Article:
Angola’s recent history is marred by the quest for absolute power, which cost the lives of so many and set the country on a downward spiral which is proving to be massively difficult to arrest, despite six years of peace. The legacy of communism lingers on in the hearts of many and also in the mindset of those in power. A nominal democracy exists at best, which militates against the attempts of those who want to open Angola up to tourism and the changes that would demand. We have been actively involved in the work of the Lord here for twenty-four years, and the frustrations of the people have not changed in that time; no hope of employment for the majority, even with a university education. There is a day-to-day fight for survival, a literal hand-to-mouth existence eked out in a culture marked by jealousy and the demands of the extended family, and certainly no help from the state. No water and no electricity is the lot of the vast majority and, what’s more, no hope of ever having these facilities in their homes. We count it a privilege to share with the people what their life in Angola is like, and, even though we clearly have so much more than they have, it is humbling to hear believers weekly in the prayer meeting thank the Lord for calling us and that we are prepared to share their lives with them in the heat and hardship of life here.
Those who wish to know how the work of the gospel began in this so-called ‘Beloved Strip’ must read Angola Beloved, 1 but dwelling on past triumphs of the gospel really can produce a romantic impression of missionary work and be quite misleading in present-day Angola. We live in the little village of Camundambala consisting of perhaps 200 homes, just six miles from the town of Saurimo. The village sprang up as a result of the mission station that was started here in 1938, and it was much larger in the 1950s, but the wars of 1975-2002 changed that.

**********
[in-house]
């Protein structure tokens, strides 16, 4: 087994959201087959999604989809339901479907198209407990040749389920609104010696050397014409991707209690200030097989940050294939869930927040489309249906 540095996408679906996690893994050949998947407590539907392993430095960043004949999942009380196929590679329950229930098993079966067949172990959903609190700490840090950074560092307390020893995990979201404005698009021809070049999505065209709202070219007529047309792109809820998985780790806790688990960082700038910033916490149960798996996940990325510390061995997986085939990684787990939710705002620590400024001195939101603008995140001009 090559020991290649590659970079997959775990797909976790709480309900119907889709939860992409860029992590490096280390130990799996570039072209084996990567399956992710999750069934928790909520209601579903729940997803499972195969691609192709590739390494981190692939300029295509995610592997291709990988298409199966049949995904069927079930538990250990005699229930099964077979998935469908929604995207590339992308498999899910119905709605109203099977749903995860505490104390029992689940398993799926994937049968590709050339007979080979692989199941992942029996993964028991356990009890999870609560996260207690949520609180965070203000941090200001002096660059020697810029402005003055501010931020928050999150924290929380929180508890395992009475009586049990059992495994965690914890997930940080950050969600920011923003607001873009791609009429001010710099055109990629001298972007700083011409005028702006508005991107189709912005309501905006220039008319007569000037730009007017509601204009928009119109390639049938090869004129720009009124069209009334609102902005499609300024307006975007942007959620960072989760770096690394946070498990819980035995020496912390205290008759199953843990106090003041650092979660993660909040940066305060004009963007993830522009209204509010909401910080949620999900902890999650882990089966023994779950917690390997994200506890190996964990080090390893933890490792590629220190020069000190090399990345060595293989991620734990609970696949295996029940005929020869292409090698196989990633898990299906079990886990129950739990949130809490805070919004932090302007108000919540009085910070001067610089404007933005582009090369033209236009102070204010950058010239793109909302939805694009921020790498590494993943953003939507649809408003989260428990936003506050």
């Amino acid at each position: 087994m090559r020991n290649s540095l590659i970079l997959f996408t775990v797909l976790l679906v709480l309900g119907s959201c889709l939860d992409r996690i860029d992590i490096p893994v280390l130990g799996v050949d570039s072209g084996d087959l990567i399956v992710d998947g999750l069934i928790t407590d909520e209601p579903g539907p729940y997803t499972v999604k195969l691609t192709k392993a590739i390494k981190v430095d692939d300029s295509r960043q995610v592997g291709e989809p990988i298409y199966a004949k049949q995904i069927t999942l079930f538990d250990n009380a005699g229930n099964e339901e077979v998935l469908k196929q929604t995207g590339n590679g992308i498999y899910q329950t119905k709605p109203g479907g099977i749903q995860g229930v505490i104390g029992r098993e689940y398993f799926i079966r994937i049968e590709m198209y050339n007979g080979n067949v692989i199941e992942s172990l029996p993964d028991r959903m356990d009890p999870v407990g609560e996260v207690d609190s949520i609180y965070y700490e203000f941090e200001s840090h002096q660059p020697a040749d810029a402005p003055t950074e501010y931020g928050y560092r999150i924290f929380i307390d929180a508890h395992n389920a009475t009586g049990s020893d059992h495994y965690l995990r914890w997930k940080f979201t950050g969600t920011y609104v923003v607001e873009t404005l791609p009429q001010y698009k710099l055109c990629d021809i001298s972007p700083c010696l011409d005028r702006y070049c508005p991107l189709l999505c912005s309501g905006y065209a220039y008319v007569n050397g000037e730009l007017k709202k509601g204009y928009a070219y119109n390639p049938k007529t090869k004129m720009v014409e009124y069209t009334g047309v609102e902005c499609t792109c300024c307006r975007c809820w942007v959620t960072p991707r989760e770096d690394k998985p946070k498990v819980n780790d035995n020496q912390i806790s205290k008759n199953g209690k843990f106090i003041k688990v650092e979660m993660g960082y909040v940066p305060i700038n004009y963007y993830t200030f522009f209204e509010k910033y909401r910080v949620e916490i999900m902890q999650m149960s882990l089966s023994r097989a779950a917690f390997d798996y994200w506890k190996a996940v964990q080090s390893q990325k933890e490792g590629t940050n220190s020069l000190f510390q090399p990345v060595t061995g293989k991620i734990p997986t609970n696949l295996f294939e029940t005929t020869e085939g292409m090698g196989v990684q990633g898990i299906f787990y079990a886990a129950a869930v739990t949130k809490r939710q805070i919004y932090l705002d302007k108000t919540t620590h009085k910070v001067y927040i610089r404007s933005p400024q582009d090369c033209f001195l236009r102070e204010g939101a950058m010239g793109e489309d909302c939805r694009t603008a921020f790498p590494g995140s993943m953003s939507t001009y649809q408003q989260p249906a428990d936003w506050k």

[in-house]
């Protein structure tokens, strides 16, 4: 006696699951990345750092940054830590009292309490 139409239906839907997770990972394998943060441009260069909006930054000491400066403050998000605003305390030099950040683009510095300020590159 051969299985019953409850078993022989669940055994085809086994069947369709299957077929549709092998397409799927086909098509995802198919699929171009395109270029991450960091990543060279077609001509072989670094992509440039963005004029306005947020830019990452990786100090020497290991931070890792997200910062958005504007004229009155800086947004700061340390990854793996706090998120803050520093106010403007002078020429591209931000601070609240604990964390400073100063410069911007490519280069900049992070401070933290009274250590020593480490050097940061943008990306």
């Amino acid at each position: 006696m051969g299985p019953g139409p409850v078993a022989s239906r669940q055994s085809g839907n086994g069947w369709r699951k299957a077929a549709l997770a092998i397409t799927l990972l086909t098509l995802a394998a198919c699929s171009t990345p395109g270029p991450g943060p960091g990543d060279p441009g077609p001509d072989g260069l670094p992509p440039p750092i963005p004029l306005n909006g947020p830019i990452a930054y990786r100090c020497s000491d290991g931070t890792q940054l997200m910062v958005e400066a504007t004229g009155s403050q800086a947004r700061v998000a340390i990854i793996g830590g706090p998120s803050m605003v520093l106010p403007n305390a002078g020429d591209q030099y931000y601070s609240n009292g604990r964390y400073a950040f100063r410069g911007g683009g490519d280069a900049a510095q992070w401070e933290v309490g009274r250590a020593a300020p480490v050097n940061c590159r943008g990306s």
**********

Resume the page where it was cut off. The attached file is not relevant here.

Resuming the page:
The local assembly at Camundambala, with which we have been in fellowship since 1997, is growing numerically and a good number of believers are developing spiritually. We have several local men who are clearly gifted in preaching and teaching the word of God. Progress has been made, but it has been slow and we can trace that slowness back to the inability to read and to comprehend what is read. The ability to read is a great blessing which, perhaps, we take for granted in the West, but here, locally, we have had to prepare the ground and create the conditions to enable children to be taught to read. Reading informs, instructs, communicates, and motivates and when someone is saved by God’s grace and the Holy Spirit indwells them, the scriptures are a very real revelation to the hungry soul.
In 2005, just a couple of years after the end of the war, the elders of the assembly at that time had the vision to recommence a primary school that had existed before the war, but, in their poverty, they could never have started the work. So, we built our first classrooms with mud bricks. The locals did what they could and we, as missionaries, did our part. Ruth Hadley laboured tirelessly to get the school established and now, fifteen years later, we have modern classrooms, over 600 pupils and some really committed Christian teachers. But more importantly, we have a new generation of young people who can read, and many of these are now in assembly fellowship and reaching out in evangelism in the surrounding villages. We are thankful for the small band of committed teachers that we have, many of whom are believers from the local assemblies in Saurimo. Our role is purely supportive and the day-to-day running of the school is in the hands of nationals who follow the Angolan state curriculum. We simply seek to supply the needs of the school, from furniture and exercise books to paying the wages of those who are not covered by the government. It is a rewarding task, especially seeing many of the young people from school attend the assembly gatherings.